We live in a world of endpoints – smartphones, tablets, PCs, laptops, ‘wearables’ and even POS (Point of Sale) machines and data capture devices. With the burgeoning ‘Internet of Things’ seemingly reaching a critical point, the number of endpoints is only set to increase alongside the headaches of IT administrators across the land.

Safeguarding these endpoints requires each device to be configured in such a way that complies with your businesses specific network security policies. Subsequent network access relies on server validation of the device, which could involve checking for updates, an approved operating system or even whether the device has the latest anti-virus protection installed.

  • PHISHING 

This is another one that could be put in the ‘commonly heard’ category, however it is still one of the most effective ways for hackers to gain access to private networks and the valuable information held within.

We’ve all received them; emails which look to be from a trusted source – our bank or insurance providers perhaps – which, if clicked, can result in nothing but bad news. As more of our personal information becomes freely available across the web, through the multitude of social media platforms, it gives hackers a wealth of material with which to target certain individuals with increasingly tailored messages. Imagine receiving an innocent looking email from a ‘friend’ regarding a recent fishing trip, clicking a link contained within it (perhaps to a pic of the giant Sea Bass you reeled in) only to have your computer infected by something malicious. Scary stuff!!

Greater care must be taken with any information shared or received online – treat everything with suspicion!

  • DLP (DATA LOSS PROTECTION)

On the subject of sharing information, Data Loss Prevention or DLP is the area of network security which seeks to ensure that business employees do not send or share valuable information outside of the corporate network.

With thousands of separate digital communications likely taking place each day within your average business, the chances of sensitive information being unintentionally shared become far greater. DLP and associated softwares allows network administrators to assert control over what data is shared and with whom. This may mean that certain users cannot access certain information or it may deny them access to cloud storage.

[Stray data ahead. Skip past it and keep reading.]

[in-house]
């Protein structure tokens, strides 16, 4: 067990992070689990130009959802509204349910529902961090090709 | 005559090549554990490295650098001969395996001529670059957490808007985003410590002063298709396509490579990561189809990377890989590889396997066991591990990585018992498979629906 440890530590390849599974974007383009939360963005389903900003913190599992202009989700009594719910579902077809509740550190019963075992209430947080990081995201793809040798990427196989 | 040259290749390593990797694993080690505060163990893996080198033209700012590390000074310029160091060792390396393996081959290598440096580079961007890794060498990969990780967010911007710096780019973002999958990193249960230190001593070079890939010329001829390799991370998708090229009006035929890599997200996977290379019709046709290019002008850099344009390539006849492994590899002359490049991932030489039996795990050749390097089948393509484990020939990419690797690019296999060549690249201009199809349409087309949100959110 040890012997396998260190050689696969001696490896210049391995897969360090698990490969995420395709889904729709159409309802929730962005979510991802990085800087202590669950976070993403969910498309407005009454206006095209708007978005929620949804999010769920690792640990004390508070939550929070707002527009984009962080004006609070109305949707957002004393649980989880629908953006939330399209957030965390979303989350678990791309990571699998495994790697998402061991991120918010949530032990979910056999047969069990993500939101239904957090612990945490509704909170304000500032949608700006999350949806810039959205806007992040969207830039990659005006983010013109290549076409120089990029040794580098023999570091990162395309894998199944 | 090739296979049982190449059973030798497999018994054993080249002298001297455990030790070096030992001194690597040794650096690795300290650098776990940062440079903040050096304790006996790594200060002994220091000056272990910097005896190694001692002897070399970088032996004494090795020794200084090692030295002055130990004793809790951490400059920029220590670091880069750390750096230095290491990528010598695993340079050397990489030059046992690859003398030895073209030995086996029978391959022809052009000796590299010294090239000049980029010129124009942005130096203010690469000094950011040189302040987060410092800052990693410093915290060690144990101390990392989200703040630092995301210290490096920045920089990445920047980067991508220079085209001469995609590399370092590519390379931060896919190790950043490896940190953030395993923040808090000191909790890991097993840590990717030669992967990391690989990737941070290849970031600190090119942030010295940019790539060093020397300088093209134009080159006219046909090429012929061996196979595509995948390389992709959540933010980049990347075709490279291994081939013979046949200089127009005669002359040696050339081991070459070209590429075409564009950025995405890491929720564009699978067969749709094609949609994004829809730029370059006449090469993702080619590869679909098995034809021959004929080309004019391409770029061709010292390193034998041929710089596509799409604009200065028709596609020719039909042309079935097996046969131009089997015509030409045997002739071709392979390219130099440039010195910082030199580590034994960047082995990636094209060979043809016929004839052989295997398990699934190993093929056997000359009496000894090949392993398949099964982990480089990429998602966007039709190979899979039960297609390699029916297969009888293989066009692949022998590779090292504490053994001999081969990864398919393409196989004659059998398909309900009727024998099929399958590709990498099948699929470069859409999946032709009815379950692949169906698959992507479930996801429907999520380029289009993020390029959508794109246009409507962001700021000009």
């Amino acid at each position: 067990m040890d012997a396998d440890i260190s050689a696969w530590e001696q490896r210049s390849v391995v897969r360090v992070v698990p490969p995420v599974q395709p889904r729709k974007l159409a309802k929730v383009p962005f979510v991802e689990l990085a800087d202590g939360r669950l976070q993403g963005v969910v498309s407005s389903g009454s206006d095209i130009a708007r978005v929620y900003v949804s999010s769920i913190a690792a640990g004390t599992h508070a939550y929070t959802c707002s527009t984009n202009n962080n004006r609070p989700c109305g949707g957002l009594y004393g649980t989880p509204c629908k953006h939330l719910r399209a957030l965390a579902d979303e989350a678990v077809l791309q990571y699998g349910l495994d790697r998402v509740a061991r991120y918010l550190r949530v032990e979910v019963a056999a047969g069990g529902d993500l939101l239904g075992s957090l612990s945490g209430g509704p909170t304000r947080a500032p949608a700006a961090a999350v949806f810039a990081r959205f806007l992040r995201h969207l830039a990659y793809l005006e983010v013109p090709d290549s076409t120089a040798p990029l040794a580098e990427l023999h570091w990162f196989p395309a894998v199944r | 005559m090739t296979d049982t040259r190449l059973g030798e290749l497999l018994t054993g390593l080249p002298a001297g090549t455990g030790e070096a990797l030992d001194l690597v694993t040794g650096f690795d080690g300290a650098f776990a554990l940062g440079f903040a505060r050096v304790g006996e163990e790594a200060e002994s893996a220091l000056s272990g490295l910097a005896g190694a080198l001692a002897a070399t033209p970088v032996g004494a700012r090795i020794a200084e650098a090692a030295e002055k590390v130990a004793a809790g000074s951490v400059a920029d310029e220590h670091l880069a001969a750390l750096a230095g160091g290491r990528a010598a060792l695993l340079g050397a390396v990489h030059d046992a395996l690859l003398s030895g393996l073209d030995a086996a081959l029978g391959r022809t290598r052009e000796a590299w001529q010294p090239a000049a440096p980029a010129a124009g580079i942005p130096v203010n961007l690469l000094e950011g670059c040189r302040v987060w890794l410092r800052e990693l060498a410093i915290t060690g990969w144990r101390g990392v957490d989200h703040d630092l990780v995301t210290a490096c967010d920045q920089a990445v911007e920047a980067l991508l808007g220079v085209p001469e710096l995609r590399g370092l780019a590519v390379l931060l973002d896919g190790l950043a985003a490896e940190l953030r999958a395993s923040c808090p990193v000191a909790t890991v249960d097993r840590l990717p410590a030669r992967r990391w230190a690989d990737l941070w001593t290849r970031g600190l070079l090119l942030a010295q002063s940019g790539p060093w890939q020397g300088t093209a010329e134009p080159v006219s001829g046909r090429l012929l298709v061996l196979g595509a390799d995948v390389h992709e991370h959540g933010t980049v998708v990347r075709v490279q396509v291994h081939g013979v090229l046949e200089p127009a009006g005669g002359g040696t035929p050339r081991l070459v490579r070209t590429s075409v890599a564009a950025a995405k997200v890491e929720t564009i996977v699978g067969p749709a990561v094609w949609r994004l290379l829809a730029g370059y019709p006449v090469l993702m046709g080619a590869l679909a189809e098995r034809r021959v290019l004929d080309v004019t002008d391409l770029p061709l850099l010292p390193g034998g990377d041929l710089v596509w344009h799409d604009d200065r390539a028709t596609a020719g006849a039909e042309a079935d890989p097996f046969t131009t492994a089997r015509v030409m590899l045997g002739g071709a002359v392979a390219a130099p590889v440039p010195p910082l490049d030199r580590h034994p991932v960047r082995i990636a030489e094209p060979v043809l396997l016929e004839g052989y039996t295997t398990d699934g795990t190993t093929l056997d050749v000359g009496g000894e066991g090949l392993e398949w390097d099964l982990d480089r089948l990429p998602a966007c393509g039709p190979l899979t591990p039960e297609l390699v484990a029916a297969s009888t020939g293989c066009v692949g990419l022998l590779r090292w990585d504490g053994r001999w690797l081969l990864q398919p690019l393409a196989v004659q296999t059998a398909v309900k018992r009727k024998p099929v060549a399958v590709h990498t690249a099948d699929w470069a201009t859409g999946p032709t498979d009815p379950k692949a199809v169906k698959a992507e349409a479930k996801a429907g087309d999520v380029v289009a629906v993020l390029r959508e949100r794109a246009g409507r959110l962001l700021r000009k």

The importance of DLP is just one great example of how threats to network security are not solely from external sources but must also be considered from an internal perspective as well.

  • IPS (INTRUSION PREVENTION SYSTEM)

Basically, an Intrusion Prevention System is your network watchman; checking all network traffic for anything untoward.  Detecting and preventing network breaches is key to what we like to call a positive approach to network security and should be an integral part of any successful contemporary cybersecurity strategy.

We often talk about taking a layered approach to security and the IPS forms one of these layers. Acting as a second line of defence behind the firewall, if any malicious traffic is detected, the system can be configured to perform a number of reactionary tasks, such as sending an alert to the system administrators or blocking traffic from the source address.

Education, Education, Education

The best way to defeat or master most things – at least in my own humble experience – is to discover how they work and use that knowledge to switch the odds in your favour. This may be easier said than done in the fast-moving cybersecurity sector, but cybercrime is certainly not going away any time soon and thus positive steps to mitigation must be our core collective goal.

 

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Author Gregg Meade